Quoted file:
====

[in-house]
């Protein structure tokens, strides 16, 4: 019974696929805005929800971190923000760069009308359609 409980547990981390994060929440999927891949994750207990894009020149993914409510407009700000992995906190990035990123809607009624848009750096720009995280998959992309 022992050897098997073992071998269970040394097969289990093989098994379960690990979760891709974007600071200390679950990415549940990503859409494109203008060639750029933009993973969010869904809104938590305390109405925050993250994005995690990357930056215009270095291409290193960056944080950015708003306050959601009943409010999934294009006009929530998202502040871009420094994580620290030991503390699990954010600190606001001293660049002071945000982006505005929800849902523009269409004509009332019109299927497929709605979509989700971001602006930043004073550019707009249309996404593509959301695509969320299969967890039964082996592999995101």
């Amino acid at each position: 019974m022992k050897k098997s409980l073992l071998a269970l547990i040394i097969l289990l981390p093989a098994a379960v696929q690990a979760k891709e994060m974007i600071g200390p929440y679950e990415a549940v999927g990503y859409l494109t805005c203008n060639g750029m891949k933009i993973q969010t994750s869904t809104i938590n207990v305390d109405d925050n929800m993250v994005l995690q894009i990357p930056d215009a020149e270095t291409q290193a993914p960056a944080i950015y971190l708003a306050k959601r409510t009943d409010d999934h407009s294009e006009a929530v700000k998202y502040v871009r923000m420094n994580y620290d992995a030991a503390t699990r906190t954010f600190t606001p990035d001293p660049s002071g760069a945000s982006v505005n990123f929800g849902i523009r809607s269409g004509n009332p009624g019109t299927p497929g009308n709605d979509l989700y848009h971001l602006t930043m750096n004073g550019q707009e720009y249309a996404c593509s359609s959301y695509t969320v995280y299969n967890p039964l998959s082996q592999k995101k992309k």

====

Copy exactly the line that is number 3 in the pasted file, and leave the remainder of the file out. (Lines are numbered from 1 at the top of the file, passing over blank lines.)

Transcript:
């Amino acid at each position: 019974m022992k050897k098997s409980l073992l071998a269970l547990i040394i097969l289990l981390p093989a098994a379960v696929q690990a979760k891709e994060m974007i600071g200390p929440y679950e990415a549940v999927g990503y859409l494109t805005c203008n060639g750029m891949k933009i993973q969010t994750s869904t809104i938590n207990v305390d109405d925050n929800m993250v994005l995690q894009i990357p930056d215009a020149e270095t291409q290193a993914p960056a944080i950015y971190l708003a306050k959601r409510t009943d409010d999934h407009s294009e006009a929530v700000k998202y502040v871009r923000m420094n994580y620290d992995a030991a503390t699990r906190t954010f600190t606001p990035d001293p660049s002071g760069a945000s982006v505005n990123f929800g849902i523009r809607s269409g004509n009332p009624g019109t299927p497929g009308n709605d979509l989700y848009h971001l602006t930043m750096n004073g550019q707009e720009y249309a996404c593509s359609s959301y695509t969320v995280y299969n967890p039964l998959s082996q592999k995101k992309k």